LONDON, Ont. — An attack against a London, Ont., family that left four dead and a child injured was an act of anti-Muslim terrorism, Prime Minister Justin Trudeau told the House of Commons on Tuesday.
Opening with the traditional "As-salamu alaykum," a greeting in Arabic that means "Peace be upon you," Trudeau said the family, like so many others during the pandemic, were out getting fresh air when they were mowed down Sunday evening.
"Their lives were taken in a brutal, cowardly, and brazen act of violence," Trudeau said. "This was a terrorist attack, motivated by hatred, in the heart of one of our communities."
Three generations of the family were killed when a man driving a black Dodge Ram smashed into them on a sidewalk as they waited to cross an intersection in the northwest end of the city.
Relatives have identified the victims as Salman Afzaal, 46, his wife Madiha Salman, 44, daughter Yumna Salman, 15, and her 74-year-old grandmother. The couple's nine-year-old boy, Fayez, remains in hospital with serious injuries.
Trudeau was slated to attend an evening vigil Tuesday at the grief-stricken London Muslim Mosque the family attended. A growing memorial of flowers lay on the steps of the main entrance. A single police vehicle sat at the back of the parking lot keeping watch, while a technician on a ladder repaired a security camera attached to the building.
Investigators said the driver intentionally targeted the victims because of their Muslim faith. London's mayor called it an act of "mass murder."
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Police arrested Nathaniel Veltman, 20, of London, at a mall about seven kilometres from the carnage shortly after the driver sped off from the scene. He is charged with four counts of first-degree murder and one of attempted murder.
Police were inside the suspect's downtown apartment on Tuesday.
Sana Yasir, a friend of the family who lives down the street, confirmed she had been in touch with Afzaal's brother and sister-in-law and released a statement on their behalf.
"We need to understand that the destruction of a family in the brutal and horrific manner like this is something we must all stand against," the statement reads. "We need to stand against hate and Islamophobia and raise awareness in our communities and throughout all political spectrum."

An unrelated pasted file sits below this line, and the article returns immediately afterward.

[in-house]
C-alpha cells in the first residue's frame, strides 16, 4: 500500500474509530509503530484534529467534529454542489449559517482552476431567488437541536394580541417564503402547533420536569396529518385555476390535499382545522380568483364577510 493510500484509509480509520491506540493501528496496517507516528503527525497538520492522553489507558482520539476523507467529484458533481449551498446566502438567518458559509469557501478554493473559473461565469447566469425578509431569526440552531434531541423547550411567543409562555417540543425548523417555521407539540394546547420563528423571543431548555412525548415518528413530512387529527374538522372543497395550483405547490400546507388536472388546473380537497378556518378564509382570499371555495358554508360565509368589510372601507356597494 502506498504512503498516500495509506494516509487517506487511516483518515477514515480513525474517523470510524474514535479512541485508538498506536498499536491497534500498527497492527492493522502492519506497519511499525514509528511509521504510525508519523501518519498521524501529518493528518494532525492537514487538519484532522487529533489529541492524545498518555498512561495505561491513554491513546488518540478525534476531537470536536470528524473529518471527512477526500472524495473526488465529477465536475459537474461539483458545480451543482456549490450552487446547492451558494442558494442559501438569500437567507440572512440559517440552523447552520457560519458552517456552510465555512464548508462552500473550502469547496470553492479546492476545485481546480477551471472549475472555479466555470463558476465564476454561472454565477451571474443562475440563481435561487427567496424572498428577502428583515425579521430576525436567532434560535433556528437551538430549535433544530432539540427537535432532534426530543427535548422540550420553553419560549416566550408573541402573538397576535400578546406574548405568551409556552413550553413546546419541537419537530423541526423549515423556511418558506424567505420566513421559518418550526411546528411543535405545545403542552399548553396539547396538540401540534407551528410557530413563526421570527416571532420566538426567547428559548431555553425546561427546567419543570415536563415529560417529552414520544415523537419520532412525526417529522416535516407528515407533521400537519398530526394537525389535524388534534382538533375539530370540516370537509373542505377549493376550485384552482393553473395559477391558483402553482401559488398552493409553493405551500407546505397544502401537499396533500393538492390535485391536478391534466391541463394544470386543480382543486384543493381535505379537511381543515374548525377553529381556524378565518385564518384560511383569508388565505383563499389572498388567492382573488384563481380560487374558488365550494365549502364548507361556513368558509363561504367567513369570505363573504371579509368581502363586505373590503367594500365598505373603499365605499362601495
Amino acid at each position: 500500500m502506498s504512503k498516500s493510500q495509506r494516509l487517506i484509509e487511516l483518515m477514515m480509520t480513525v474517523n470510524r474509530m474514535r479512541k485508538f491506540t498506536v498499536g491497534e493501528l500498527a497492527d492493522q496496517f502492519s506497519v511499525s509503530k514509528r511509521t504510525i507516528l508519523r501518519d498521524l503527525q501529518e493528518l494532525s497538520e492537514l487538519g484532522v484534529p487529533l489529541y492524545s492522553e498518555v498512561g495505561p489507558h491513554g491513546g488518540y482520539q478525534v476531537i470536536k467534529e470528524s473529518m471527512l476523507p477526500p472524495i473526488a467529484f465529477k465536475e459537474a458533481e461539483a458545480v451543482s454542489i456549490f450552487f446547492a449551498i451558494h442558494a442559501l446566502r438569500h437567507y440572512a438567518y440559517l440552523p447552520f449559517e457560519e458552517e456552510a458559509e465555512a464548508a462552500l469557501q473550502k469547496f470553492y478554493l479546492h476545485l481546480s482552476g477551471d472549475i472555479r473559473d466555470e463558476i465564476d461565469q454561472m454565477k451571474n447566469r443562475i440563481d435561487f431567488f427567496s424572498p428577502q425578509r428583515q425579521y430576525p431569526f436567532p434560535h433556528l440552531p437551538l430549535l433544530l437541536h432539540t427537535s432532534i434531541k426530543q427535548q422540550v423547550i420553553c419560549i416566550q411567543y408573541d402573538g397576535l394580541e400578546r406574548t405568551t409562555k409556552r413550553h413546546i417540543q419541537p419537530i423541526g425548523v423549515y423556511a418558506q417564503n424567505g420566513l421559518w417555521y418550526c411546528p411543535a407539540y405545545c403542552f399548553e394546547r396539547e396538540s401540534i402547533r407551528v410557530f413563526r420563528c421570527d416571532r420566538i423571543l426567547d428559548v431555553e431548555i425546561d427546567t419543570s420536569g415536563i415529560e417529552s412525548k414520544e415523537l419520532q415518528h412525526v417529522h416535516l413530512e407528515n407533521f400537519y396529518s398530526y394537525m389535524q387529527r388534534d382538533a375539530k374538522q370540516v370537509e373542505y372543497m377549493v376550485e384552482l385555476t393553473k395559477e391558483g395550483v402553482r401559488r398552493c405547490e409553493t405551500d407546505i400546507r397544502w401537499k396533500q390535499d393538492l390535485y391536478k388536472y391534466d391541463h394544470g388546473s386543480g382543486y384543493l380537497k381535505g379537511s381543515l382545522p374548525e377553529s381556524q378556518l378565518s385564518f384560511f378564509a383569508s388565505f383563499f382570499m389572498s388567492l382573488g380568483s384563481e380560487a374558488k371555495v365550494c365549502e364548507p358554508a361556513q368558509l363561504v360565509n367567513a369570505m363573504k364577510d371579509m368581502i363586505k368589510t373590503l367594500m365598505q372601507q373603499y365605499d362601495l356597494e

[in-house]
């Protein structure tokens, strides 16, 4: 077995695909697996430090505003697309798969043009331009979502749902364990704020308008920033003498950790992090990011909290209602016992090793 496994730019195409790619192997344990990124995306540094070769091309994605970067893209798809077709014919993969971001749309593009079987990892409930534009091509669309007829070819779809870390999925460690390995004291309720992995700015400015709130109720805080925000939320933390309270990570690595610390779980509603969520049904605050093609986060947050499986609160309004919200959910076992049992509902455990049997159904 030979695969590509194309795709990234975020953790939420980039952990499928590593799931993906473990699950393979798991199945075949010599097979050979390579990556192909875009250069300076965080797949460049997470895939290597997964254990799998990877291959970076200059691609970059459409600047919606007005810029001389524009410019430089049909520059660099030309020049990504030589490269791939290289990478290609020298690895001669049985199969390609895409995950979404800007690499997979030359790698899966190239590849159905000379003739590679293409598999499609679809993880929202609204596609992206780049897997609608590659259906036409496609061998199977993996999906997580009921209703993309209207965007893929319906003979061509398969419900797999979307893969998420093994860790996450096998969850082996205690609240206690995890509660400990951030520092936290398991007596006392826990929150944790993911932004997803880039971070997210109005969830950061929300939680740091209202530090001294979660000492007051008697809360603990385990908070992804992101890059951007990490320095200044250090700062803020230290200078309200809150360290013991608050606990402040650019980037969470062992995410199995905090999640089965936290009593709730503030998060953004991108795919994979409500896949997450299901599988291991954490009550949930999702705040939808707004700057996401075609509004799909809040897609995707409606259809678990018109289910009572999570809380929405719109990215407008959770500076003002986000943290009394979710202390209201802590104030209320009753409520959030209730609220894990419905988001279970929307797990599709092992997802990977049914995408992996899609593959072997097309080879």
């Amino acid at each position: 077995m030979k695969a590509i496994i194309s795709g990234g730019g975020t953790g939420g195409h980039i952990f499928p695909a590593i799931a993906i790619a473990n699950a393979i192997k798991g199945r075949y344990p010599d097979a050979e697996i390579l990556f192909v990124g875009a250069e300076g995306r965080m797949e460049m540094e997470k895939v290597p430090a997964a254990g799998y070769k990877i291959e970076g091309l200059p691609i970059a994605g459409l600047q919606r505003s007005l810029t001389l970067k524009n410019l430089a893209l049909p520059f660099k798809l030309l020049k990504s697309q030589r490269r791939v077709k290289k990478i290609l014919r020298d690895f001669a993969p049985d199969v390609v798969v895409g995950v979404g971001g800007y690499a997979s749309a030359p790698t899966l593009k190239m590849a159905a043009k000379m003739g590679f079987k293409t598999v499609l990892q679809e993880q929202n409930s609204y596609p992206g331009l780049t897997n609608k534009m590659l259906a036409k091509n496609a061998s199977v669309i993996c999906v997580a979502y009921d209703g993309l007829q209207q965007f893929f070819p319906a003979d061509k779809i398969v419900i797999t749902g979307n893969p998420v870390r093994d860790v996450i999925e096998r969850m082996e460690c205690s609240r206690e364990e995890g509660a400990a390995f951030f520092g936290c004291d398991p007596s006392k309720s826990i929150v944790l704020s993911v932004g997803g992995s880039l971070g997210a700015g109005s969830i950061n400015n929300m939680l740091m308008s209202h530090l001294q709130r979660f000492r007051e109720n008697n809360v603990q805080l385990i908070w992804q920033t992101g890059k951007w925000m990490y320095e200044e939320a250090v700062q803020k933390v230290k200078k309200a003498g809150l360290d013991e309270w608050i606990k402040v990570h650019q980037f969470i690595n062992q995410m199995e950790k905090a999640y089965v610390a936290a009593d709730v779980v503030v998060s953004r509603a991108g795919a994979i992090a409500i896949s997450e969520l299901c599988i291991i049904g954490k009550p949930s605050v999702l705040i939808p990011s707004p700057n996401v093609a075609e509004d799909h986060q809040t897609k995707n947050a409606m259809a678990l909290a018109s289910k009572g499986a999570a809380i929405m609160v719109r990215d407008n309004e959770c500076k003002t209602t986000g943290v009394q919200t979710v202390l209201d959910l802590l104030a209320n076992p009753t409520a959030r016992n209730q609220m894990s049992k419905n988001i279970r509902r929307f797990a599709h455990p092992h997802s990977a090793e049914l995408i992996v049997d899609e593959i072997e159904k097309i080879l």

Yasir said the family was well known within the local Pakistani-Muslim community.
"They were the most loving, caring and genuine family and would always greet you with a smile," she said.
Two online fundraisers for the surviving boy had taken in about $775,000 as of Tuesday morning.
Dozens of people went out to the scene of the attack on Monday night to pay tribute. They cried, hugged and placed flowers around a light pole and a nearby tree, a metre from where the speeding truck hopped the curb.
Rauf Ahmad and three of his friends watched the growing tribute on the corner. The group said they all had relatives killed in Pakistan over their Muslim faith.
“I didn’t think there was racism in Canada and I felt very safe when I came here two years ago, but I do not feel safe now,” Ahmad said. “Humanity is first, we should not care about whether someone is a Muslim, a Jew or a Christian.”
Politicians across Canada and beyond have also denounced the attack, with many calling it an act of terror.
Pakistan's prime minister, Imran Khan, condemned the incident on Twitter, saying it reveals "the growing Islamophobia in Western countries."
The country's foreign affairs minister, Shah Mahmood Qureshi, expressed sympathy for the relatives of the victims and hope for the child's recovery.
The group Independent Jewish Voices Stands expressed solidarity with Canadian Muslims, calling the attack "beyond horrific."
"We must name Islamophobia and white supremacy when they occur, and take real steps to end the normalization of both in Canadian culture," Davita Guslits, a member of the group in London, said in a statement. "Attacks like these do not occur in a vacuum."
Ontario Premier Doug Ford similarly said the "horrific and deliberate attack on a Muslim family" had left the province in mourning. Ford, who planned to join the vigil, said all government events had been cancelled for the day.
Conservative Leader Erin O'Toole is also expected to attend the vigil.
This report by The Canadian Press was first published June 8, 2021.
While I think he is probably
While I think he is probably correct, the practice of having our most senior politicians making public judgments that belong in the hands of prosecutors has the potential to undermine respect for law. Trudeau, like his Conservative "friends", have been doing this now for several years. It should stop. Justice cannot become a political debate, and politicians should not pre judge criminality.